Do certain metals require different gloves than others? Simply put, the answer is not exactly. Holding a piece of steel, a piece of aluminum, and a piece of lead in your hand all have the same level of danger. The main exception to this is when the metal is rusted, which we will discuss later.
For the most part, the danger in working with metals is not in which metals are being used, but in how they are being used. Here are some scenarios:
- Heavy loads of metals? You will see sprains and strains from improper lifting techniques. Plus, you can easily get cut if the metal is jagged or sharp.
- Bulky, awkward loads of metals? You are more likely to drop something on your feet or bang your hands.
- Cutting, stamping, or welding metals? There are all kinds of opportunities for cuts and burns.
So while no metal is inherently more dangerous than any other, it is important to use metal types in a broader context.
Below are some guidelines for choosing the right gloves for working with different types of metals in different ways.
General Descriptions of Different Metals
Here is an overview of some of the most common types of metals:
- Aluminum – It is known for being corrosion-resistant, flexible, and lightweight. This metal is also very easy to machine, meaning you can shape many things with it. Check out our page devoted to working with aluminum.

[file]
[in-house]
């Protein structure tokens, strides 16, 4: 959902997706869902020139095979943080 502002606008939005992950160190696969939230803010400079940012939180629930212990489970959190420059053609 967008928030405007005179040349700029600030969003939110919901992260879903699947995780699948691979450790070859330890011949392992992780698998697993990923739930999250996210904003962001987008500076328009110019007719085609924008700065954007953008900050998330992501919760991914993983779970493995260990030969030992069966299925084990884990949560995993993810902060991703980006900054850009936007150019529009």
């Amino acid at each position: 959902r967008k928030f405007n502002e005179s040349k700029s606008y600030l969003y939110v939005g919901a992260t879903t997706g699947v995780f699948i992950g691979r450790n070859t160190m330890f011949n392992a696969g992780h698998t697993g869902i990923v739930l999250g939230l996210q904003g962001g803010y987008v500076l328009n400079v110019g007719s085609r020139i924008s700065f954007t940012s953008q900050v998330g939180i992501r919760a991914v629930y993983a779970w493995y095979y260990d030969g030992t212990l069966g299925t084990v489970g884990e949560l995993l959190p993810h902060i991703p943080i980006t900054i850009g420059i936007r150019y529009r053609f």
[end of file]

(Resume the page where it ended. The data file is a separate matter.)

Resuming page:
- Carbon Steel – This is steel in which carbon is the main alloying element. Carbon steel is affordable, durable and versatile.
- Copper - Copper is a metal known for being soft, malleable, and ductile. You will find this used in bathtubs and sink fixtures.
- Iron – It is strong and inexpensive, as well as the most used metal on the planet. Be sure to check out our primary metals industry page on iron.
- Stainless Steel – This is an alloy made of iron and carbon that does not rust, so industries needing non-corrosive metals are likely purchasers of this metal. Fabricated structural metal is where you will find a lot of this, along with many welders needing welding gear.
Now that we have covered the main types of metals, let us dive into the different categories and corresponding recommended gloves.
Highly Conductive Metals
Copper and aluminum conduct energy very well, which means they heat up very quickly. If you are working with metals near heat sources, you will want a glove that offers thermal protection to avoid burns. DuPont™ Kevlar® is an excellent material for thermal protection and we offer a number of gloves made with it.
Click on the above image to check out MCR Safety’s DuPont™ Kevlar® gloves.
Many metals can be processed into sheets, including steel, aluminum, brass, and others. What makes sheet metal challenging is its sharp edges, which require wearing excellent cut protection gloves. The ANSI (American National Standards Institute) score is used to determine the level of cut protection a glove provides. For a more in-depth look at how to choose gloves with cut protection, see our handy guide on cut resistant materials.
For an in-depth look at gear for working with sheet metal, click on the above image.
Metals That Melt